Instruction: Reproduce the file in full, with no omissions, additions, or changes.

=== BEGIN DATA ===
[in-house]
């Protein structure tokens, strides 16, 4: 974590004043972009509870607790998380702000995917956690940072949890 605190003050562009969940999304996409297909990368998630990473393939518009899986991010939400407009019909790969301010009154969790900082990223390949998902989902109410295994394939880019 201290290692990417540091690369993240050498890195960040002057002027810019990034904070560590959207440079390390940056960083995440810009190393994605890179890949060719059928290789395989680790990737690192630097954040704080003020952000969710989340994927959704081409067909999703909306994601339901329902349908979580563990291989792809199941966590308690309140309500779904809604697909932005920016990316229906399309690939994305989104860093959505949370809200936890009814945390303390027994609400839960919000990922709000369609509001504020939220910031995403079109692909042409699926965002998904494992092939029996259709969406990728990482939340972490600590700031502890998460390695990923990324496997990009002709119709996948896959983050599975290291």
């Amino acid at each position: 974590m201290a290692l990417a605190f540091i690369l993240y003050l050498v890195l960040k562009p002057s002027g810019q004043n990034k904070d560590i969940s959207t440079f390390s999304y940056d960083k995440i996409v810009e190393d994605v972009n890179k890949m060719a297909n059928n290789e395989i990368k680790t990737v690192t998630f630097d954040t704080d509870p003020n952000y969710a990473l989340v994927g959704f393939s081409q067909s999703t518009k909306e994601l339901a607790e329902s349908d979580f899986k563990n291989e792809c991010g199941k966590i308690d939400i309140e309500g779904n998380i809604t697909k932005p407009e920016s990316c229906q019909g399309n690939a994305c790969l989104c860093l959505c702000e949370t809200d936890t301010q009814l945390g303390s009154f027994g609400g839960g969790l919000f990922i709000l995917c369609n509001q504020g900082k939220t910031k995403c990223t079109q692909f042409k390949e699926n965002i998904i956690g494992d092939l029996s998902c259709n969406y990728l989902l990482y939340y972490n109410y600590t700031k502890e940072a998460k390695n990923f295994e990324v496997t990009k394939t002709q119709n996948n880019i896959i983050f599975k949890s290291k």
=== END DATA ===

[in-house]
């Protein structure tokens, strides 16, 4: 974590004043972009509870607790998380702000995917956690940072949890 605190003050562009969940999304996409297909990368998630990473393939518009899986991010939400407009019909790969301010009154969790900082990223390949998902989902109410295994394939880019 201290290692990417540091690369993240050498890195960040002057002027810019990034904070560590959207440079390390940056960083995440810009190393994605890179890949060719059928290789395989680790990737690192630097954040704080003020952000969710989340994927959704081409067909999703909306994601339901329902349908979580563990291989792809199941966590308690309140309500779904809604697909932005920016990316229906399309690939994305989104860093959505949370809200936890009814945390303390027994609400839960919000990922709000369609509001504020939220910031995403079109692909042409699926965002998904494992092939029996259709969406990728990482939340972490600590700031502890998460390695990923990324496997990009002709119709996948896959983050599975290291």
């Amino acid at each position: 974590m201290a290692l990417a605190f540091i690369l993240y003050l050498v890195l960040k562009p002057s002027g810019q004043n990034k904070d560590i969940s959207t440079f390390s999304y940056d960083k995440i996409v810009e190393d994605v972009n890179k890949m060719a297909n059928n290789e395989i990368k680790t990737v690192t998630f630097d954040t704080d509870p003020n952000y969710a990473l989340v994927g959704f393939s081409q067909s999703t518009k909306e994601l339901a607790e329902s349908d979580f899986k563990n291989e792809c991010g199941k966590i308690d939400i309140e309500g779904n998380i809604t697909k932005p407009e920016s990316c229906q019909g399309n690939a994305c790969l989104c860093l959505c702000e949370t809200d936890t301010q009814l945390g303390s009154f027994g609400g839960g969790l919000f990922i709000l995917c369609n509001q504020g900082k939220t910031k995403c990223t079109q692909f042409k390949e699926n965002i998904i956690g494992d092939l029996s998902c259709n969406y990728l989902l990482y939340y972490n109410y600590t700031k502890e940072a998460k390695n990923f295994e990324v496997t990009k394939t002709q119709n996948n880019i896959i983050f599975k949890s290291k």